With domestic Chinese travel projected to increase 25 percent over the next two years and outbound tourism expected to jump by even more (144 percent by 2020), the luxury hotel industry, unlike most luxury verticals, is all but assured healthy Chinese demand for the next several years, at least. Another Chinese consumer ‘sure thing’ is increased use of digital, and more specifically, mobile. Findings from our new China Hotels supplement, however, show that the vast majority of global hotel brands are not prepared to reap the benefits of this very lucrative opportunity. Of the 17 Hotel brands in the Index, almost all offer a Chinese-language option via their global site, yet less than a fifth translate international property pages into Chinese. Worse still, 29 percent require booking completion in English, no doubt impacting conversion rates and perhaps even deterring travelers from choosing that hotel in the future.
Some brands have made minor attempts to cater to Chinese travelers, but in some cases, these half-hearted attempts only highlight what’s missing. Waldorf Astoria, for example, offers just one Chinese-language property site, for its Shanghai location, out of 28 total property sites. The brand’s unintended message is, we’re thinking about those Chinese traveling to China (or within China), but not the Chinese traveling out of China. Wyndham is another domestic-focused brand; its standalone Chinese site only promotes and facilitates booking at its Chinese properties.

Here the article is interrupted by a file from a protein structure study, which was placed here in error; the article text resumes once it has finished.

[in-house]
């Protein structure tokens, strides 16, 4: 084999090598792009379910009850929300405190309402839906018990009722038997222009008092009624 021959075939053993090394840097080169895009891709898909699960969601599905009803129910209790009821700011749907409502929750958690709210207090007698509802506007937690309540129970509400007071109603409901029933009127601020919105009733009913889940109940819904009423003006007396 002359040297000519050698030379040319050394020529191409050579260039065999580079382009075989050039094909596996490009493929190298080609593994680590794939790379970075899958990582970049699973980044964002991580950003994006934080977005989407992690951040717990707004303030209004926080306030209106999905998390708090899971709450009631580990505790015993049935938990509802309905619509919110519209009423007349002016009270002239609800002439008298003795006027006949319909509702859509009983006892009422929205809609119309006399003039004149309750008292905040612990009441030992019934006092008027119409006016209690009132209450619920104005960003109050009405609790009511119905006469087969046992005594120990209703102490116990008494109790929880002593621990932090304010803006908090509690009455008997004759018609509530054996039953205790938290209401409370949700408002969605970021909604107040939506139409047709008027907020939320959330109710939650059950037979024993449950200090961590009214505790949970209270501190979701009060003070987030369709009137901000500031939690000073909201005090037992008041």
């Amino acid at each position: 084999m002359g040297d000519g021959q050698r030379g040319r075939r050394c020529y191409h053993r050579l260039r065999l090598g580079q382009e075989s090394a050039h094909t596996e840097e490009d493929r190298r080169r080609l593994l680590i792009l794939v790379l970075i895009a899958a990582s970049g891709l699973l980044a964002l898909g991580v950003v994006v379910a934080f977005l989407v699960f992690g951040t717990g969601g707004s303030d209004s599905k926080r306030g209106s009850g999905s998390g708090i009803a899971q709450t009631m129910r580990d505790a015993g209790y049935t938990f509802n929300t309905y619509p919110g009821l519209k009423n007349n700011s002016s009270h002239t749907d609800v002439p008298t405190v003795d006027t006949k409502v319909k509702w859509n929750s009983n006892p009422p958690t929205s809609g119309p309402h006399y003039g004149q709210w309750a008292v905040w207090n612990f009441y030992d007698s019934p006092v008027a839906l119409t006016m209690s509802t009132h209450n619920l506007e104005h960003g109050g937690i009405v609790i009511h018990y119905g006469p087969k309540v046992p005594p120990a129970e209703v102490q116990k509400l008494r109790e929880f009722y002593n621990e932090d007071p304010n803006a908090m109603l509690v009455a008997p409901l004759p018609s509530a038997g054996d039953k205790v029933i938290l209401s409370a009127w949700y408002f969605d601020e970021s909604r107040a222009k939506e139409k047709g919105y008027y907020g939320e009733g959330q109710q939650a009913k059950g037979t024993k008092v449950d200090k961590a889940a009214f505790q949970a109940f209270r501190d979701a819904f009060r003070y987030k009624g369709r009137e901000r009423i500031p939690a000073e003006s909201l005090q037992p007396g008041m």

For a closer look at what the luxury hotel brands included in this supplement do and (mostly) don’t offer on their sites, click on the infographic below:
All isn’t bad news, though. All of the brands in the report except for one, Sofitel, offer Chinese-language customer service, which is a huge improvement YOY, and nearly two-thirds now have an on-site loyalty program (often at the conglomerate level and with varying levels of digital sophistication). Localization beyond this, though, is limited. And when it comes to what is arguably the most important part of the online process — paying for the reservation — brands have been very slow to adapt. Unlike here in the U.S., having multiple major credit cards, or even one, is far less common among the cash and check-favoring Chinese. This is slowly changing, but in the meantime, retailers and service industries must do their best to accommodate consumers. In the hotel industry, this accommodation leaves much to be desired. Presently, only Marriott accepts local credit card China UnionPay and no hotel brands accept fapiao, a government-issued receipt that confirms purchases and tracks tax payments, or Alipay, China’s PayPal equivalent.
The last and not insignificant nitpick about hotel sites in China is load time. The average across all prestige verticals is a slow 24.1 seconds, but among hotel sites it’s an even slower 28.6 seconds. Between not being able to read the language on a site, pay for a reservation, or browse a flash-heavy site in a reasonable period of time, it’s a wonder that Chinese travelers even want to leave home.